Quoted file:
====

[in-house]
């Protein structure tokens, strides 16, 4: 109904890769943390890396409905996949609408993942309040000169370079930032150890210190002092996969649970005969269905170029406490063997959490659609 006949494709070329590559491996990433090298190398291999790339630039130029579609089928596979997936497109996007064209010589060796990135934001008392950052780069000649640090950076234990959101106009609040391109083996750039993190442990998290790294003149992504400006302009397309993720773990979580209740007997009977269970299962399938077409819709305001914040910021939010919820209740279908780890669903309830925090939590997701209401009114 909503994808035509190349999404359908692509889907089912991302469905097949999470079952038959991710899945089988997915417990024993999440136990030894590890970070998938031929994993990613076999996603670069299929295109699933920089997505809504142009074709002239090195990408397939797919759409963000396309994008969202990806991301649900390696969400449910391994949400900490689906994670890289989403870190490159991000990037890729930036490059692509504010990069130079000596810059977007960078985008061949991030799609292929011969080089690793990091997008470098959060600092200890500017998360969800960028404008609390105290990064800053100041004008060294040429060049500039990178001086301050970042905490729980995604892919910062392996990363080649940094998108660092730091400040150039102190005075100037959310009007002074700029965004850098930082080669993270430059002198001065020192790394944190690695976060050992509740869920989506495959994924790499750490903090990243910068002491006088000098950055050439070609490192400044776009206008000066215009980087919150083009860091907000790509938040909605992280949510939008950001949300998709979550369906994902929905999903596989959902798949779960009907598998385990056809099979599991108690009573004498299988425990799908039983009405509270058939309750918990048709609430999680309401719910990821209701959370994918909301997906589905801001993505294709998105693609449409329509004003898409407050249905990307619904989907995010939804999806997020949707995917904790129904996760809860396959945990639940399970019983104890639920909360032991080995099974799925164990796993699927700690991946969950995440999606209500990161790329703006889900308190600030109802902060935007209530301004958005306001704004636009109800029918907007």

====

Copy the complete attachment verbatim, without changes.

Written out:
[in-house]
């Protein structure tokens, strides 16, 4: 109904890769943390890396409905996949609408993942309040000169370079930032150890210190002092996969649970005969269905170029406490063997959490659609 006949494709070329590559491996990433090298190398291999790339630039130029579609089928596979997936497109996007064209010589060796990135934001008392950052780069000649640090950076234990959101106009609040391109083996750039993190442990998290790294003149992504400006302009397309993720773990979580209740007997009977269970299962399938077409819709305001914040910021939010919820209740279908780890669903309830925090939590997701209401009114 909503994808035509190349999404359908692509889907089912991302469905097949999470079952038959991710899945089988997915417990024993999440136990030894590890970070998938031929994993990613076999996603670069299929295109699933920089997505809504142009074709002239090195990408397939797919759409963000396309994008969202990806991301649900390696969400449910391994949400900490689906994670890289989403870190490159991000990037890729930036490059692509504010990069130079000596810059977007960078985008061949991030799609292929011969080089690793990091997008470098959060600092200890500017998360969800960028404008609390105290990064800053100041004008060294040429060049500039990178001086301050970042905490729980995604892919910062392996990363080649940094998108660092730091400040150039102190005075100037959310009007002074700029965004850098930082080669993270430059002198001065020192790394944190690695976060050992509740869920989506495959994924790499750490903090990243910068002491006088000098950055050439070609490192400044776009206008000066215009980087919150083009860091907000790509938040909605992280949510939008950001949300998709979550369906994902929905999903596989959902798949779960009907598998385990056809099979599991108690009573004498299988425990799908039983009405509270058939309750918990048709609430999680309401719910990821209701959370994918909301997906589905801001993505294709998105693609449409329509004003898409407050249905990307619904989907995010939804999806997020949707995917904790129904996760809860396959945990639940399970019983104890639920909360032991080995099974799925164990796993699927700690991946969950995440999606209500990161790329703006889900308190600030109802902060935007209530301004958005306001704004636009109800029918907007």